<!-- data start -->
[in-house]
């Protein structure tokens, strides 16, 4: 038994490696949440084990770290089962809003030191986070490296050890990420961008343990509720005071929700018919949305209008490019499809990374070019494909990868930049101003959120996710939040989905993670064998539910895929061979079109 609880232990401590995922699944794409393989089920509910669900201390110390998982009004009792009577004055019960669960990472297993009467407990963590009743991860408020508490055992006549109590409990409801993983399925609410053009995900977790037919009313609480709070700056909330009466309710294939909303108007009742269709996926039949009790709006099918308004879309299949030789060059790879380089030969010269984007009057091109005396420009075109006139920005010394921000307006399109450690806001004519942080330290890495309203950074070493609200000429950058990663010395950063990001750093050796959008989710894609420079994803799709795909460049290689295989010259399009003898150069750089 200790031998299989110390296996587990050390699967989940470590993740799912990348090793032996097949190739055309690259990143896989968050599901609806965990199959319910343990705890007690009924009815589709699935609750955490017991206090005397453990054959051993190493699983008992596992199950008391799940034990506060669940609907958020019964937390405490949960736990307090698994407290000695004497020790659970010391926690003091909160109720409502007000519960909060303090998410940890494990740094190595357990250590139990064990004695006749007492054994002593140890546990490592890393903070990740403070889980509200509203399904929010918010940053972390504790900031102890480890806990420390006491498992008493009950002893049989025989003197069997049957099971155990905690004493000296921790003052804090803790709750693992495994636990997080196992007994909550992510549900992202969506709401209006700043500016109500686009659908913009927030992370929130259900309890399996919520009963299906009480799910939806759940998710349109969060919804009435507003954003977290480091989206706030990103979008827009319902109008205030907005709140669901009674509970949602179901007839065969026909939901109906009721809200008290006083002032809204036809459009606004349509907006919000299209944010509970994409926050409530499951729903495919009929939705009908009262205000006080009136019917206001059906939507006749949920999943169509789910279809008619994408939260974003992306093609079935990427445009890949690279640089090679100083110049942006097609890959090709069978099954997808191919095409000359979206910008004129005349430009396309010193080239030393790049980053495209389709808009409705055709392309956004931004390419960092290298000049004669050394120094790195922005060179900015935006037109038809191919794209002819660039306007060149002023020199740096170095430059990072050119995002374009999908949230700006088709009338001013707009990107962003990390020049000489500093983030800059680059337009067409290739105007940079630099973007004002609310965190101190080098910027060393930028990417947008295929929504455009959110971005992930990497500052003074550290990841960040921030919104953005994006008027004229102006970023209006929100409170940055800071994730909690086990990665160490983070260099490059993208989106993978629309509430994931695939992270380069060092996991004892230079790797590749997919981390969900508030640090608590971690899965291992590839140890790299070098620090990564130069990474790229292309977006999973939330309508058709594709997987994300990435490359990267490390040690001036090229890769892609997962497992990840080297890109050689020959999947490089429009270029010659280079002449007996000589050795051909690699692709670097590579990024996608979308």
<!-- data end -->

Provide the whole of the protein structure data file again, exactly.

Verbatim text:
[in-house]
């Protein structure tokens, strides 16, 4: 038994490696949440084990770290089962809003030191986070490296050890990420961008343990509720005071929700018919949305209008490019499809990374070019494909990868930049101003959120996710939040989905993670064998539910895929061979079109 609880232990401590995922699944794409393989089920509910669900201390110390998982009004009792009577004055019960669960990472297993009467407990963590009743991860408020508490055992006549109590409990409801993983399925609410053009995900977790037919009313609480709070700056909330009466309710294939909303108007009742269709996926039949009790709006099918308004879309299949030789060059790879380089030969010269984007009057091109005396420009075109006139920005010394921000307006399109450690806001004519942080330290890495309203950074070493609200000429950058990663010395950063990001750093050796959008989710894609420079994803799709795909460049290689295989010259399009003898150069750089 200790031998299989110390296996587990050390699967989940470590993740799912990348090793032996097949190739055309690259990143896989968050599901609806965990199959319910343990705890007690009924009815589709699935609750955490017991206090005397453990054959051993190493699983008992596992199950008391799940034990506060669940609907958020019964937390405490949960736990307090698994407290000695004497020790659970010391926690003091909160109720409502007000519960909060303090998410940890494990740094190595357990250590139990064990004695006749007492054994002593140890546990490592890393903070990740403070889980509200509203399904929010918010940053972390504790900031102890480890806990420390006491498992008493009950002893049989025989003197069997049957099971155990905690004493000296921790003052804090803790709750693992495994636990997080196992007994909550992510549900992202969506709401209006700043500016109500686009659908913009927030992370929130259900309890399996919520009963299906009480799910939806759940998710349109969060919804009435507003954003977290480091989206706030990103979008827009319902109008205030907005709140669901009674509970949602179901007839065969026909939901109906009721809200008290006083002032809204036809459009606004349509907006919000299209944010509970994409926050409530499951729903495919009929939705009908009262205000006080009136019917206001059906939507006749949920999943169509789910279809008619994408939260974003992306093609079935990427445009890949690279640089090679100083110049942006097609890959090709069978099954997808191919095409000359979206910008004129005349430009396309010193080239030393790049980053495209389709808009409705055709392309956004931004390419960092290298000049004669050394120094790195922005060179900015935006037109038809191919794209002819660039306007060149002023020199740096170095430059990072050119995002374009999908949230700006088709009338001013707009990107962003990390020049000489500093983030800059680059337009067409290739105007940079630099973007004002609310965190101190080098910027060393930028990417947008295929929504455009959110971005992930990497500052003074550290990841960040921030919104953005994006008027004229102006970023209006929100409170940055800071994730909690086990990665160490983070260099490059993208989106993978629309509430994931695939992270380069060092996991004892230079790797590749997919981390969900508030640090608590971690899965291992590839140890790299070098620090990564130069990474790229292309977006999973939330309508058709594709997987994300990435490359990267490390040690001036090229890769892609997962497992990840080297890109050689020959999947490089429009270029010659280079002449007996000589050795051909690699692709670097590579990024996608979308």